Update 4/14/2020 - Python 2 support removed and code swapped to Python3
Now with round-robin & improved options!
Bugs: @crypt0s - Twitter
email@example.com - Email
A python regular-expression based DNS server!
USAGE: ./fakedns.py [-h] -c Config path [-i interface IP address] [--rebind]
The dns.conf should be set the following way:
[RECORD TYPE CODE] [python regular expression] [answer] [rebind answer]
The answer could be a ip address or string
self syntax sugar will be translated to your current machine's local ip address, such as
If a match is not made, the DNS server will attempt to resolve the request using whatever you have your DNS server set to on your local machine and will proxy the request to that server on behalf of the requesting user.
Supported Request Types
- A - TXT - AAAA - PTR - SOA
In-Progress Request Types
- MX - CNAME
- Supports DNS Rebinding - Supports round-robin
Round-robin rules are implemented. Every time a client requests a matching rule, FakeDNS will serve out the next IP in the list of IP's provided in the rule.
A list of IP's is comma-separated.
A robin.net 188.8.131.52,184.108.40.206,220.127.116.11
Is a round-robin rule for robin.net which will serve out responses pointing to 18.104.22.168, 22.214.171.124, and 126.96.36.199, iterating through that order every time a request is made by any client for the robin.net entry.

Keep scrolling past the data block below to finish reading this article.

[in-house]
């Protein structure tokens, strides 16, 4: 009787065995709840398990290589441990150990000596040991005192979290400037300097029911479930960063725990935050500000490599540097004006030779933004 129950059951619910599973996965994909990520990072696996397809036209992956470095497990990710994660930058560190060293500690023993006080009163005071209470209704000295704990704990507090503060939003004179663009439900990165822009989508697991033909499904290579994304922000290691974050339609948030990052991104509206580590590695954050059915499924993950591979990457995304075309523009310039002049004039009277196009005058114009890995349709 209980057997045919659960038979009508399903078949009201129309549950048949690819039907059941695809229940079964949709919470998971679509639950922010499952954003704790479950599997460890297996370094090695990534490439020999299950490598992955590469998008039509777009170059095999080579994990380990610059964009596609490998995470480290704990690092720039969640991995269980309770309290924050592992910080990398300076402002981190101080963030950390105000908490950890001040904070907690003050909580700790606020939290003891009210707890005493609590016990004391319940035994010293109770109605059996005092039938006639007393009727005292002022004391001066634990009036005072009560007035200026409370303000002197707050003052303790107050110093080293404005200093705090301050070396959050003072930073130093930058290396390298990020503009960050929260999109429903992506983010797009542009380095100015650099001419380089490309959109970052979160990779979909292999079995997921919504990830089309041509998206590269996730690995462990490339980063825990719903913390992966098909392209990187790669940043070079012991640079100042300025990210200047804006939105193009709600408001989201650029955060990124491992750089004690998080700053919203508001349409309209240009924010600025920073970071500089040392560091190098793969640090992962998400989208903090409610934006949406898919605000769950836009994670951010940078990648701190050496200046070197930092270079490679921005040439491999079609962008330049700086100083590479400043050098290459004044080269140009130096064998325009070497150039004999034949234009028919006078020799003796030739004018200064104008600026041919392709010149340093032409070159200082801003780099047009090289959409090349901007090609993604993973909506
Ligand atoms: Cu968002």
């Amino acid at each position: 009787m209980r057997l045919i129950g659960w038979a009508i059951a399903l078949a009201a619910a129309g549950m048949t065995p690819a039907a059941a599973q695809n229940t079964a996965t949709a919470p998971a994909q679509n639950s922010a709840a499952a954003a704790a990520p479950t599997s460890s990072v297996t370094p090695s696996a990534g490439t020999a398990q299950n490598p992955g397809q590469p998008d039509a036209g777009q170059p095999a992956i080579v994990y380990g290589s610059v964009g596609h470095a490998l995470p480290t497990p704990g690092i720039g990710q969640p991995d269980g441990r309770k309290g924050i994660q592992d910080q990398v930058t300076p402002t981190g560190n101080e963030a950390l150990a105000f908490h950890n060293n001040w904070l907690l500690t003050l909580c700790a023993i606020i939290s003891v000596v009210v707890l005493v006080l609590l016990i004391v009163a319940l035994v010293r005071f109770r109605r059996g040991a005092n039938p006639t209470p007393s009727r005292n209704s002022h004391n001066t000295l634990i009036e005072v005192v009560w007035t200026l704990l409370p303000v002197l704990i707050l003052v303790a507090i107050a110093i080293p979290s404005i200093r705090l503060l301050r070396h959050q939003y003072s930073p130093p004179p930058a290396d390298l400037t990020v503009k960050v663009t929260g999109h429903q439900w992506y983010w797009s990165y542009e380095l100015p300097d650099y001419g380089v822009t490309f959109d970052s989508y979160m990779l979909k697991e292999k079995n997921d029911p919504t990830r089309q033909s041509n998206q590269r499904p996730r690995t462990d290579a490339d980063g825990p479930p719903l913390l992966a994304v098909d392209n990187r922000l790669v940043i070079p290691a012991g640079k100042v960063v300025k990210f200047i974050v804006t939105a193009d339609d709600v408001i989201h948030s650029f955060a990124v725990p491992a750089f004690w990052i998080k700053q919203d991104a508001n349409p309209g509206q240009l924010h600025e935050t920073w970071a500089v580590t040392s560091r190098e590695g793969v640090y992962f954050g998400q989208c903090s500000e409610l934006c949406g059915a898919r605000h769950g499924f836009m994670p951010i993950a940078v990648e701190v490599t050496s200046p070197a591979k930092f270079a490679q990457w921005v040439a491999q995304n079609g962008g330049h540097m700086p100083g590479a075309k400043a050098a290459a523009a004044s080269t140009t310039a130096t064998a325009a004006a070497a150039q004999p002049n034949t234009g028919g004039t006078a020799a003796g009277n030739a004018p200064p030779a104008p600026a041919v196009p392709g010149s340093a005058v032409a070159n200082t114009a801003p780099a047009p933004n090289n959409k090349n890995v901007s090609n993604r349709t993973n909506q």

NOTE : These IP's aren't included as a list to the client in the response - they still only get just one IP in the response (could change that later)
FakeDNS supports rebinding rules, which basically means that the server accepts a certain number of requests from a client for a domain until a threshold (default 1 request) and then it changes the IP address to a different one.
A rebind.net 188.8.131.52 10%184.108.40.206
Means that we have an A record for rebind.net which evaluates to 220.127.116.11 for the first 10 tries. On the 11th request from a client which has already made 10 requests, FakeDNS starts serving out the second ip, 18.104.22.168
You can use a list of addresses here and FakeDNS will round-robin them for you, just like in the "regular" rule.
Testing FakeDNS in Docker
(localhost only without extra steps)
I have had a lot of success testing/developing FakeDNS in Docker because it's easier than running it natively on modern Ubuntu installs which have their own DNS services running on port 53 already.
If you want to try it out, you can do so without much heavy lifting by following these steps:
Assuming you are inside the FakeDns directory:
sudo docker pull ubuntu sudo docker run -it -v `pwd`:/opt -P --privileged --expose 53 ubuntu:latest /bin/bash
You'll then be at a docker root bash prompt which you can use to install python2.7 and run FakeDns:
apt-get update && apt-get install -y python cd /opt python fakedns.py -c dns.conf.example
If you're new to docker and you don't have any other docker containers running, you'll probably have an IP of 172.17.0.2 for your now-running container, which you can hit using nslookup. From there you'll be able to figure it out. If there's enough interest I will make a script for this or a docker image which will be pushed to the docker community hub.